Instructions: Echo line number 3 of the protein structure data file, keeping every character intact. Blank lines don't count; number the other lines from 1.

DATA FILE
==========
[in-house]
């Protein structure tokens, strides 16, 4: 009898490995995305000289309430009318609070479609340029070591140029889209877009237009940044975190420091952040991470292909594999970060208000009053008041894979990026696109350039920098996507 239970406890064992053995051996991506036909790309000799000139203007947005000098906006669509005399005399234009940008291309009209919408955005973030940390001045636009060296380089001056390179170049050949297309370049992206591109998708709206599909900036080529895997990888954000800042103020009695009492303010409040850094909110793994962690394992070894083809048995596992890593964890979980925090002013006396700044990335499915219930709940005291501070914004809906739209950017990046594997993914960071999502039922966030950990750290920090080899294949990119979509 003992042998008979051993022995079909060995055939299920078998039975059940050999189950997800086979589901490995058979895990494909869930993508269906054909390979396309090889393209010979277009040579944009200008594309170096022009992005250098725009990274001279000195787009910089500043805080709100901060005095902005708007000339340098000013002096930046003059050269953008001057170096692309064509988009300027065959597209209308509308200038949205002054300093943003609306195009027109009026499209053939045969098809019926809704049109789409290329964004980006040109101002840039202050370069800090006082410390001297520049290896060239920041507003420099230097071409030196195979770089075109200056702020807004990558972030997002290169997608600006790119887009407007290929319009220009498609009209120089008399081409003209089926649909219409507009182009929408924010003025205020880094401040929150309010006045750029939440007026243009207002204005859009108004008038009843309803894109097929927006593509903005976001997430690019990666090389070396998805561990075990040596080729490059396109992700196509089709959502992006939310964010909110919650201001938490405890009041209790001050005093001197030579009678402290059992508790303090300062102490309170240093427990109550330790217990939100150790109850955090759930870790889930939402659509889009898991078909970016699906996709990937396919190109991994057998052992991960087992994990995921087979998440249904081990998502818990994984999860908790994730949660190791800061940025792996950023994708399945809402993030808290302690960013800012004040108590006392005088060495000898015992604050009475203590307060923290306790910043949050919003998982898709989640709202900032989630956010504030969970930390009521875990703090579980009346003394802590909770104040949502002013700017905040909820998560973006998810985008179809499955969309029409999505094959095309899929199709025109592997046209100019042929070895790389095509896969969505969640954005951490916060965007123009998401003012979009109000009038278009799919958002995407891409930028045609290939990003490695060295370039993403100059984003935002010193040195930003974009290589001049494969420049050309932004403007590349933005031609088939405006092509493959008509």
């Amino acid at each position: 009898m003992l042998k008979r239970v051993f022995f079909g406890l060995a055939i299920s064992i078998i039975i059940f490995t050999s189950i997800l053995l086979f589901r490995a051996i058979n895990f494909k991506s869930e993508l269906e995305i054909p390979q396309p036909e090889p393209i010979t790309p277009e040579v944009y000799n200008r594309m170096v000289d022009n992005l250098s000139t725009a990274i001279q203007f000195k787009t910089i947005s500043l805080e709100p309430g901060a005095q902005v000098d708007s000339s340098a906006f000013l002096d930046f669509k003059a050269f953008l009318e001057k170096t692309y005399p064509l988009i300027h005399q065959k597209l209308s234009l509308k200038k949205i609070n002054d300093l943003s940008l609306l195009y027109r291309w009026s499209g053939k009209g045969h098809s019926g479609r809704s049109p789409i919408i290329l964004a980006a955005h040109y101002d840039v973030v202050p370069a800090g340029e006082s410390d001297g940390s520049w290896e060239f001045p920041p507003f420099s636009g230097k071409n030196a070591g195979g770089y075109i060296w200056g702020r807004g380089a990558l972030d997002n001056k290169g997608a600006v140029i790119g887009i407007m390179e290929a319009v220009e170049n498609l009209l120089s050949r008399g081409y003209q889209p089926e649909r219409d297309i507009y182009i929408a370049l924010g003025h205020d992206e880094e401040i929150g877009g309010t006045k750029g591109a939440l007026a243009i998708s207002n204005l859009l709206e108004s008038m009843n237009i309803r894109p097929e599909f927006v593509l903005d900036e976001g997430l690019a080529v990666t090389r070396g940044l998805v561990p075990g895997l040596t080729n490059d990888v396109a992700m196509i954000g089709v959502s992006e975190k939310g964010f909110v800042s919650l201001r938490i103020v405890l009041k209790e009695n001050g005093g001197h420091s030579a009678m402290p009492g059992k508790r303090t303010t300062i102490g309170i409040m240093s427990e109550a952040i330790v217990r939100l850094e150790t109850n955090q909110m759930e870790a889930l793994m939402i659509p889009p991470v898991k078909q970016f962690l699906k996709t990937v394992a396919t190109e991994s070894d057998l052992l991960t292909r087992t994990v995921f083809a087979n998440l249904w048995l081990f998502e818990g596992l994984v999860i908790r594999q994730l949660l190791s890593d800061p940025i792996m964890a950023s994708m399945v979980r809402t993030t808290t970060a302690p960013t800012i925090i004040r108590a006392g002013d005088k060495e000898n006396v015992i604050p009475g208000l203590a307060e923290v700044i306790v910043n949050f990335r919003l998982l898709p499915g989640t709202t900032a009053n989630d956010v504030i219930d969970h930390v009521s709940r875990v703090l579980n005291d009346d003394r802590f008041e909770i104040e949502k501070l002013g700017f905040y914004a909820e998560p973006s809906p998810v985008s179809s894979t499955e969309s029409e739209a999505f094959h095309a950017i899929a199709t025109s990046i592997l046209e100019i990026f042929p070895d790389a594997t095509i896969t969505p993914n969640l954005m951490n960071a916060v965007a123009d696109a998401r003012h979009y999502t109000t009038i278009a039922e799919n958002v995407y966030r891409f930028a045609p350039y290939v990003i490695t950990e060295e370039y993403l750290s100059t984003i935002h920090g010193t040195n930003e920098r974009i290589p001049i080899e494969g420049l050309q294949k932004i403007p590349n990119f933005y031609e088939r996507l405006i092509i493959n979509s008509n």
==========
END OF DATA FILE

């Amino acid at each position: 009898m003992l042998k008979r239970v051993f022995f079909g406890l060995a055939i299920s064992i078998i039975i059940f490995t050999s189950i997800l053995l086979f589901r490995a051996i058979n895990f494909k991506s869930e993508l269906e995305i054909p390979q396309p036909e090889p393209i010979t790309p277009e040579v944009y000799n200008r594309m170096v000289d022009n992005l250098s000139t725009a990274i001279q203007f000195k787009t910089i947005s500043l805080e709100p309430g901060a005095q902005v000098d708007s000339s340098a906006f000013l002096d930046f669509k003059a050269f953008l009318e001057k170096t692309y005399p064509l988009i300027h005399q065959k597209l209308s234009l509308k200038k949205i609070n002054d300093l943003s940008l609306l195009y027109r291309w009026s499209g053939k009209g045969h098809s019926g479609r809704s049109p789409i919408i290329l964004a980006a955005h040109y101002d840039v973030v202050p370069a800090g340029e006082s410390d001297g940390s520049w290896e060239f001045p920041p507003f420099s636009g230097k071409n030196a070591g195979g770089y075109i060296w200056g702020r807004g380089a990558l972030d997002n001056k290169g997608a600006v140029i790119g887009i407007m390179e290929a319009v220009e170049n498609l009209l120089s050949r008399g081409y003209q889209p089926e649909r219409d297309i507009y182009i929408a370049l924010g003025h205020d992206e880094e401040i929150g877009g309010t006045k750029g591109a939440l007026a243009i998708s207002n204005l859009l709206e108004s008038m009843n237009i309803r894109p097929e599909f927006v593509l903005d900036e976001g997430l690019a080529v990666t090389r070396g940044l998805v561990p075990g895997l040596t080729n490059d990888v396109a992700m196509i954000g089709v959502s992006e975190k939310g964010f909110v800042s919650l201001r938490i103020v405890l009041k209790e009695n001050g005093g001197h420091s030579a009678m402290p009492g059992k508790r303090t303010t300062i102490g309170i409040m240093s427990e109550a952040i330790v217990r939100l850094e150790t109850n955090q909110m759930e870790a889930l793994m939402i659509p889009p991470v898991k078909q970016f962690l699906k996709t990937v394992a396919t190109e991994s070894d057998l052992l991960t292909r087992t994990v995921f083809a087979n998440l249904w048995l081990f998502e818990g596992l994984v999860i908790r594999q994730l949660l190791s890593d800061p940025i792996m964890a950023s994708m399945v979980r809402t993030t808290t970060a302690p960013t800012i925090i004040r108590a006392g002013d005088k060495e000898n006396v015992i604050p009475g208000l203590a307060e923290v700044i306790v910043n949050f990335r919003l998982l898709p499915g989640t709202t900032a009053n989630d956010v504030i219930d969970h930390v009521s709940r875990v703090l579980n005291d009346d003394r802590f008041e909770i104040e949502k501070l002013g700017f905040y914004a909820e998560p973006s809906p998810v985008s179809s894979t499955e969309s029409e739209a999505f094959h095309a950017i899929a199709t025109s990046i592997l046209e100019i990026f042929p070895d790389a594997t095509i896969t969505p993914n969640l954005m951490n960071a916060v965007a123009d696109a998401r003012h979009y999502t109000t009038i278009a039922e799919n958002v995407y966030r891409f930028a045609p350039y290939v990003i490695t950990e060295e370039y993403l750290s100059t984003i935002h920090g010193t040195n930003e920098r974009i290589p001049i080899e494969g420049l050309q294949k932004i403007p590349n990119f933005y031609e088939r996507l405006i092509i493959n979509s008509n």